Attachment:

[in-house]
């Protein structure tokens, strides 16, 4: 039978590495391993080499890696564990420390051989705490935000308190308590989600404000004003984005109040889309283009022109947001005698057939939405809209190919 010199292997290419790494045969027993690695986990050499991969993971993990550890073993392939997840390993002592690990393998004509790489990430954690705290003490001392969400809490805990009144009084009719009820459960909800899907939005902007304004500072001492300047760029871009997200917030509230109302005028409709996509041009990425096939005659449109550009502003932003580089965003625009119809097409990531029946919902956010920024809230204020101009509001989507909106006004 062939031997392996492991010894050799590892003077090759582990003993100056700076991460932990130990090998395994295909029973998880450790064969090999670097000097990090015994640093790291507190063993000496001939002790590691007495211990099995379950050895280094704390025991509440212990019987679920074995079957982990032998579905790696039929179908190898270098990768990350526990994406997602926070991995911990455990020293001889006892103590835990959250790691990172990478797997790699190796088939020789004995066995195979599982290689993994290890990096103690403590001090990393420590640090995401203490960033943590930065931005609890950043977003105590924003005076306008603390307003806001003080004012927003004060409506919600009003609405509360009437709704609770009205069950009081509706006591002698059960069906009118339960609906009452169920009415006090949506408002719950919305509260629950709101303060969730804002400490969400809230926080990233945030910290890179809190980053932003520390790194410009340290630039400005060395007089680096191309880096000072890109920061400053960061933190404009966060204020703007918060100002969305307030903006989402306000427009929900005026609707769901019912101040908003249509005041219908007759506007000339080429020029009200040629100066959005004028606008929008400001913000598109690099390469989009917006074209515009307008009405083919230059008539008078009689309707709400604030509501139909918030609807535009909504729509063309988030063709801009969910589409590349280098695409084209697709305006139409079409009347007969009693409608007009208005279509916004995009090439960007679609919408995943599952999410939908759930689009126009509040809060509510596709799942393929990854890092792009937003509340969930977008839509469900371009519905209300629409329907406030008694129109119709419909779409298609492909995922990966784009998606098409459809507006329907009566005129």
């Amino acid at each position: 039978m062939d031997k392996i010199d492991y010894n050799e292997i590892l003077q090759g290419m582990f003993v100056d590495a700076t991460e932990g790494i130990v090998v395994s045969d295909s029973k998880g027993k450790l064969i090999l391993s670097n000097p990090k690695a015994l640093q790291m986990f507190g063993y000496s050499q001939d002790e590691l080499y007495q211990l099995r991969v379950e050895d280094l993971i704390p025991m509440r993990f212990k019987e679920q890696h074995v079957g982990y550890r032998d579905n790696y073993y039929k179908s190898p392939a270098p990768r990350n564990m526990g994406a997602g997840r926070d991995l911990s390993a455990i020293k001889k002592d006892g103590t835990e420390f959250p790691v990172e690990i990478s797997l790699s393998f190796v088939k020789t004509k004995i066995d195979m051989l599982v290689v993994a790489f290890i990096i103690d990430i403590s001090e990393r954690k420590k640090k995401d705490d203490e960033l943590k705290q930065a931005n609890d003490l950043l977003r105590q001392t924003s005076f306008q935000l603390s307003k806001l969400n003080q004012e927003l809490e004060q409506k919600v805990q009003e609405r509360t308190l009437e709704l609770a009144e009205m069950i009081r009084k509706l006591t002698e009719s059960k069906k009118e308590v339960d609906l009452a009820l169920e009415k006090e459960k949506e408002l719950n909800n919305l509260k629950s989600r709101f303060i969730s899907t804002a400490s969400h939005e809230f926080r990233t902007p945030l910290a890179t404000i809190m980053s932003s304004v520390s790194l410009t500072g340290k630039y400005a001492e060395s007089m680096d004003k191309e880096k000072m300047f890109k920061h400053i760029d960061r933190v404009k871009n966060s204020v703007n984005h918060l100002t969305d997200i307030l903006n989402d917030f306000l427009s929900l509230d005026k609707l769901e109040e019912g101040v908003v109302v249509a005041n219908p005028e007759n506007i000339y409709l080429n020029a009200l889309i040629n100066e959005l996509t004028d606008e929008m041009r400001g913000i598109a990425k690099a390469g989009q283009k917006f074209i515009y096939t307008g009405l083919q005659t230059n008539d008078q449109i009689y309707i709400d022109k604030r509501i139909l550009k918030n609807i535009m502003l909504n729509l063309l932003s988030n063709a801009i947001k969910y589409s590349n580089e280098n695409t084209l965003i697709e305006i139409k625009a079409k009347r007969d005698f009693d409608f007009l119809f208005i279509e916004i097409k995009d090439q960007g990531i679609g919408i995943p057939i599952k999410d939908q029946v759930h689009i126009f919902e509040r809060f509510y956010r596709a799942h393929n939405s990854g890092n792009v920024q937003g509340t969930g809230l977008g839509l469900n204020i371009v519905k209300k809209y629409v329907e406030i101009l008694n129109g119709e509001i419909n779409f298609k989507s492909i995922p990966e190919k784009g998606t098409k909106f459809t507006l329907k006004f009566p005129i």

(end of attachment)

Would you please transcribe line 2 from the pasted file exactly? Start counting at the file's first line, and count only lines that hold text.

């Protein structure tokens, strides 16, 4: 039978590495391993080499890696564990420390051989705490935000308190308590989600404000004003984005109040889309283009022109947001005698057939939405809209190919 010199292997290419790494045969027993690695986990050499991969993971993990550890073993392939997840390993002592690990393998004509790489990430954690705290003490001392969400809490805990009144009084009719009820459960909800899907939005902007304004500072001492300047760029871009997200917030509230109302005028409709996509041009990425096939005659449109550009502003932003580089965003625009119809097409990531029946919902956010920024809230204020101009509001989507909106006004 062939031997392996492991010894050799590892003077090759582990003993100056700076991460932990130990090998395994295909029973998880450790064969090999670097000097990090015994640093790291507190063993000496001939002790590691007495211990099995379950050895280094704390025991509440212990019987679920074995079957982990032998579905790696039929179908190898270098990768990350526990994406997602926070991995911990455990020293001889006892103590835990959250790691990172990478797997790699190796088939020789004995066995195979599982290689993994290890990096103690403590001090990393420590640090995401203490960033943590930065931005609890950043977003105590924003005076306008603390307003806001003080004012927003004060409506919600009003609405509360009437709704609770009205069950009081509706006591002698059960069906009118339960609906009452169920009415006090949506408002719950919305509260629950709101303060969730804002400490969400809230926080990233945030910290890179809190980053932003520390790194410009340290630039400005060395007089680096191309880096000072890109920061400053960061933190404009966060204020703007918060100002969305307030903006989402306000427009929900005026609707769901019912101040908003249509005041219908007759506007000339080429020029009200040629100066959005004028606008929008400001913000598109690099390469989009917006074209515009307008009405083919230059008539008078009689309707709400604030509501139909918030609807535009909504729509063309988030063709801009969910589409590349280098695409084209697709305006139409079409009347007969009693409608007009208005279509916004995009090439960007679609919408995943599952999410939908759930689009126009509040809060509510596709799942393929990854890092792009937003509340969930977008839509469900371009519905209300629409329907406030008694129109119709419909779409298609492909995922990966784009998606098409459809507006329907009566005129």